Landsat Geometry

Spatial Performance of Landsat 8 Instruments

During Landsat 8 prelaunch testing, performance analysis was conducted on the spatial response of the Operational Land Imager (OLI) and Thermal Infrared Sensors (TIRS). This page briefly describes how this performance was measured.  Relevant data were received from Ball Aerospace for the OLI sensor, and the TIRS sensor data were collected at NASA Goddard Space Flight Center (GSFC). 

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This spreadsheet provides the measured point spread function values for each spectral band in each instrument. Subsequent on-orbit analyses have not detected significant changes to OLI or TIRS spatial performance since launch.

OLI Point Spread Functions

OLI spatial performance was measured prelaunch by scanning edge targets across the OLI detectors in the along- and across-track directions. 

These scans were performed in discrete steps so that the target was stationary at each sub-pixel location; so the measurements did not contain detector integration effects. 

Edge response measurements were made in all spectral bands and across the full OLI field of view. The figures below respectively show sample across-track and along-track edge response profiles. 

The image below displays sample across-track edge response profiles for five consecutive detectors in the first OLI sensor chip assembly (SCA01 detectors 55 through 59) in the red band. The vertical axis is normalized response (dimensionless) and the horizontal axis is target position in units of microradians. Note the sequential detector arrangement in the across-track direction.

Landsat 8 OLI Red Band Sensor Chip Assembly

Landsat 8 OLI Red Band Sensor Chip Assembly

Similarily, the image below displays sample along-track edge response profiles for five consecutive detectors in the fourth sensor chip assembly (SCA04 detectors 245 through 249) in the cirrus band. The vertical axis is normalized response (dimensionless) and the horizontal axis is target position in units of microradians. Note the aligned even detector then odd detector arrangement in this direction. OLI even and odd detectors are vertically offset/staggered, creating this effect.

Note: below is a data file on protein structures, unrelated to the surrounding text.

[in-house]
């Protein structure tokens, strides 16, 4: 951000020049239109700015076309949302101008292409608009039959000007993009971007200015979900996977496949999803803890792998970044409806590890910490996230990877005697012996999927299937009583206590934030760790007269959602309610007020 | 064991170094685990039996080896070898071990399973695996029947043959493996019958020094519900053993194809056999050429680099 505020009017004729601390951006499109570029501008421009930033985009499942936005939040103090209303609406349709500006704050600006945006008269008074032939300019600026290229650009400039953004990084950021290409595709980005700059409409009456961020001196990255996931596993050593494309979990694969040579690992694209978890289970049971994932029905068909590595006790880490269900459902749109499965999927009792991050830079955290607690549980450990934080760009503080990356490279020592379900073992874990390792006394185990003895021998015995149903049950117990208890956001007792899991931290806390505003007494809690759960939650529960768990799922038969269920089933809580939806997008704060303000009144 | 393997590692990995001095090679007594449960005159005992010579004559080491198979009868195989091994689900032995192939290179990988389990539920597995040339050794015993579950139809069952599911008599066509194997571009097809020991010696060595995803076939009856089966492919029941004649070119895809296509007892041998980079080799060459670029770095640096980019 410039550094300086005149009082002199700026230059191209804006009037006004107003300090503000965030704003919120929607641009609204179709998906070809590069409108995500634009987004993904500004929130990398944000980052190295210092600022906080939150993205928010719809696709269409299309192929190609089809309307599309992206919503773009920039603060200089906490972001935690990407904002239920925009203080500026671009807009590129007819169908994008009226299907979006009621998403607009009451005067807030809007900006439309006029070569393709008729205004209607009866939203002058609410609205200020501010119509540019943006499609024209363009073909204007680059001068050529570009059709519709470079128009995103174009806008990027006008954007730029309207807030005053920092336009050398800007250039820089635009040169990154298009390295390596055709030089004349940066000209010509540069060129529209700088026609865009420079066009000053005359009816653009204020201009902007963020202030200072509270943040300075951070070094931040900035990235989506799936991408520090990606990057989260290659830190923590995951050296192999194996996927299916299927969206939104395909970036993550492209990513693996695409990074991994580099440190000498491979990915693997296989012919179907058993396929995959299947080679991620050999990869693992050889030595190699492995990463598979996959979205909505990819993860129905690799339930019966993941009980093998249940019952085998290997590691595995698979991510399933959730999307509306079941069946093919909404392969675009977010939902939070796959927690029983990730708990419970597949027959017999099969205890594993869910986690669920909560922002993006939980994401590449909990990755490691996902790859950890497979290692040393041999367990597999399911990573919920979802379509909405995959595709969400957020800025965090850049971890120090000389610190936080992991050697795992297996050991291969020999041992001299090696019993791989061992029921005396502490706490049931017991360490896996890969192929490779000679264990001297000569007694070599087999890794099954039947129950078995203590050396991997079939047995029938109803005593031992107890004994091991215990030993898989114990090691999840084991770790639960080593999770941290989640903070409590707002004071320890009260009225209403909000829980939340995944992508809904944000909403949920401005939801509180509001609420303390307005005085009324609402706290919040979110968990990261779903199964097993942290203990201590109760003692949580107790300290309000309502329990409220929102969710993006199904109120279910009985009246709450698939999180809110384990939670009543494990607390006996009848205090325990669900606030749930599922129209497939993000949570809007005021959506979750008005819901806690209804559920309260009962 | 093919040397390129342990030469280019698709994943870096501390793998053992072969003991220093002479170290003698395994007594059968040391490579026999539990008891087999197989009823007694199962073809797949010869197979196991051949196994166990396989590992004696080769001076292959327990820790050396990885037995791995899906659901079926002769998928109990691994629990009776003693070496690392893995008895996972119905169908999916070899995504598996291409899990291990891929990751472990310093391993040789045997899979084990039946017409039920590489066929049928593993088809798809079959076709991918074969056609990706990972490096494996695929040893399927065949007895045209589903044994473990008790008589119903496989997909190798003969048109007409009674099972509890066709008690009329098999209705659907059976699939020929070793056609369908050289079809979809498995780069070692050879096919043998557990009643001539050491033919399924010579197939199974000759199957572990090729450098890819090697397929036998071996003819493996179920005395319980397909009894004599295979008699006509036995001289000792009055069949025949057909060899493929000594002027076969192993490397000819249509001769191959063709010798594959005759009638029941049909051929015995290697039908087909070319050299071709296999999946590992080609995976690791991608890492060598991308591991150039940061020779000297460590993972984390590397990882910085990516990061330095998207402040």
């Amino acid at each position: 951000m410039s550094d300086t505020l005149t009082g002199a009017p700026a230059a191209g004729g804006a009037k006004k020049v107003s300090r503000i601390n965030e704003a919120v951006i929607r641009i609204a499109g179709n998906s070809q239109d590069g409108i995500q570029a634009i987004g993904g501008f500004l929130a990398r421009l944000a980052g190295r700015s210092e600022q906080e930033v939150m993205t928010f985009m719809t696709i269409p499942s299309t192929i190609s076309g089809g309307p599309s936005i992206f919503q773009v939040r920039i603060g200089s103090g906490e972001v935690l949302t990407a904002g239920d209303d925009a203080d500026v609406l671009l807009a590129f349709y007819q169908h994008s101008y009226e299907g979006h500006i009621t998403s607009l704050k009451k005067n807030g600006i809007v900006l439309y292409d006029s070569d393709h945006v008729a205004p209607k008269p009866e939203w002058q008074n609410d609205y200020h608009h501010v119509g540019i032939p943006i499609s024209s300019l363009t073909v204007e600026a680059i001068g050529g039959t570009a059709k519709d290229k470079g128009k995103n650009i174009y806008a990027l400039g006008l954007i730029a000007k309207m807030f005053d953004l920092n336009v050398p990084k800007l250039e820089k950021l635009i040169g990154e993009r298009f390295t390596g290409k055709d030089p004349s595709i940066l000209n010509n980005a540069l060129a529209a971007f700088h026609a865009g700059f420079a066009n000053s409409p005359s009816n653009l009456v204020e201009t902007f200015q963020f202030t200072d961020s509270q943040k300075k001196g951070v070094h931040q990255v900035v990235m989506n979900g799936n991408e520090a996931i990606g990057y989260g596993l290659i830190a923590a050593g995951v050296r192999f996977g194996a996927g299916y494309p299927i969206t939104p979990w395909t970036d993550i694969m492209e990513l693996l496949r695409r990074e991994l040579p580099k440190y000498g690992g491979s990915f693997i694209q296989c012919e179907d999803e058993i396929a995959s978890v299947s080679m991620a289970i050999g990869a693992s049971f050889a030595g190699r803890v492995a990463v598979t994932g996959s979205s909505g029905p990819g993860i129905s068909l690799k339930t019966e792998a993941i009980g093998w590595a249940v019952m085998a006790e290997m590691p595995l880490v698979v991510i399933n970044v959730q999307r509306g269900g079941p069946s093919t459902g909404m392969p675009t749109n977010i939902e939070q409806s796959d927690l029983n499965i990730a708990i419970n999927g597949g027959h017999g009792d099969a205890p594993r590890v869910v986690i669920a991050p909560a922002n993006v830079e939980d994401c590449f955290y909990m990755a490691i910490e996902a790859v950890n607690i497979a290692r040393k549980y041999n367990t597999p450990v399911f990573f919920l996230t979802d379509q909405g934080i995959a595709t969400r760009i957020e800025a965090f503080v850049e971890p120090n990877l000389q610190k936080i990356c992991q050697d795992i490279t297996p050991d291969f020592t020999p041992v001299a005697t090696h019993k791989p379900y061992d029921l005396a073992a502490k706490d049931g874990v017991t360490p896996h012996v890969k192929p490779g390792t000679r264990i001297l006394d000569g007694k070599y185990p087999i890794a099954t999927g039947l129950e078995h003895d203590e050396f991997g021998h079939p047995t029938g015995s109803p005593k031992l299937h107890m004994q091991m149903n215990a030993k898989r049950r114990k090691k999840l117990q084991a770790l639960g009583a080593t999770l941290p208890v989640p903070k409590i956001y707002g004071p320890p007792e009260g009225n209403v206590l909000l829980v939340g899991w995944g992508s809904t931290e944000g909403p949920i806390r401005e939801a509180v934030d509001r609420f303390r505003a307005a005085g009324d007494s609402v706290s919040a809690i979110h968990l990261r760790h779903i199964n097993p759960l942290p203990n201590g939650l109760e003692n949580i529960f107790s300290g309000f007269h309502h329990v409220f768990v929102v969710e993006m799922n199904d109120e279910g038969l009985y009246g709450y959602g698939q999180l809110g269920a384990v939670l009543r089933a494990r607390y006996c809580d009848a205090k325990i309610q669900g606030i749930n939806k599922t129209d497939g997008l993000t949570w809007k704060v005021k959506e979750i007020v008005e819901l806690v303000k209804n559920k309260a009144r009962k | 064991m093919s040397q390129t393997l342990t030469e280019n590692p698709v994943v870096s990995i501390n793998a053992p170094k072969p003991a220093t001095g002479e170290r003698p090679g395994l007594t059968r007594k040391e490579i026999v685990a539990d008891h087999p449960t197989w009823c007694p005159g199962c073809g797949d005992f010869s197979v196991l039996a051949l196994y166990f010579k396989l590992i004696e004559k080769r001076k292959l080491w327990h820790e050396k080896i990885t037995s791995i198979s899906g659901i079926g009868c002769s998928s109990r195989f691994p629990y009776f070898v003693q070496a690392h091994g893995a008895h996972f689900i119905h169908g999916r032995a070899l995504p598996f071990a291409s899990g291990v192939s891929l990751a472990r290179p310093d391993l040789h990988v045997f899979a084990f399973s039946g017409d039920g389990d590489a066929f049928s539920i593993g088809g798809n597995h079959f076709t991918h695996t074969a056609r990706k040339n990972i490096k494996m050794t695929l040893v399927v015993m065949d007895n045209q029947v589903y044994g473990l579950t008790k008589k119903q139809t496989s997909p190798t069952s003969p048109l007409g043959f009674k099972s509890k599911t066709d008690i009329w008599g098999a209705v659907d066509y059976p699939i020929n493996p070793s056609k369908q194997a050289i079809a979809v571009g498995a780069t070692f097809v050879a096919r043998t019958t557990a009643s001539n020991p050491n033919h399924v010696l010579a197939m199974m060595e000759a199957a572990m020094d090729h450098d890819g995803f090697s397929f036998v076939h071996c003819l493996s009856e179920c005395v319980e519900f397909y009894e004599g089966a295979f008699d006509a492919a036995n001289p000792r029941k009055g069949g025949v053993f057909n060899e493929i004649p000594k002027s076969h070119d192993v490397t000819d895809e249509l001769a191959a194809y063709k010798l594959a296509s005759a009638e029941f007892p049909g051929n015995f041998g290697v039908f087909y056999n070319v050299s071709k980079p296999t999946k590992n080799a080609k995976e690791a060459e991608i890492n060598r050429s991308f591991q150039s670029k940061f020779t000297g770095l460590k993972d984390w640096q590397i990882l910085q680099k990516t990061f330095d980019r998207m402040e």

Landsat 8 OLI Cirrus Band Sensor Chip Assembly

Landsat 8 OLI Cirrus Band Sensor Chip Assembly

The edge response measurements for each band were differentiated to construct band-average along-track and across-track line spread functions. 

Detector integration effects, computed based upon the nominal detector integration times, were then analytically included in the along-track line spread functions to reflect on-orbit performance. 

The OLI spatial response for each band is represented in terms of two separable along- and across-track line spread functions which can be combined to construct a two-dimensional point spread function. The line spread functions are sampled at 4 microradian intervals (2 microradians for the panchromatic band) providing approximately ten samples per pixel. 

The image below displays the across-track and along-track line spread functions for OLI band 3 (green). Note the effect of detector integration in the along-track function. The OLI multi-spectral detectors integrate for approximately 85 percent of the sample time.

Across-track and along-track line spread functions for OLI band 3 (green)

Across-track and Along-track Line Spread Functions for OLI Band 3

TIRS Point Spread Functions

TIRS spatial performance was measured prelaunch using images of a disk target approximately 16 pixels in diameter. 

The TIRS focal plane consists of three sensor chips, each of which contains a two-dimensional detector array from which two science rows in each spectral band are sampled during normal imaging operations. The instrument also has a diagnostic mode in which all detector rows can be read out. It is this mode that was used for spatial characterization. Two-dimensional images of the disk target were acquired as the target was shifted in 0.2 pixel increments across the focal plane. 

A sample disk image is shown below.  The resulting images of the disk at a range of sub-pixel offsets were then used to estimate the parameters of a two dimensional model of the TIRS spatial response for each spectral band.  

Sample Landsat 8 TIRS image of 16-pixel disk target

Sample Landsat 8 TIRS Image of 16-pixel Disk Target

A two dimensional formulation was adopted to allow for an optical transfer function that may not be separable or symmetric. The fitted models were then used to calculate the two dimensional point spread function for each band. The TIRS point spread functions were generated in two dimensions (i.e., the functions were not assumed to be separable) at 0.1 pixel sampling, corresponding to 10 meter ground sampling. 

A plot of the point spread function for the 10.8 micron band (band 10) is shown below. 

Plot of the 2D point spread function for the TIRS 10.8 micron band (band 10).

Plot of the 2D Point Spread Function for the TIRS 10.8 micron Band 10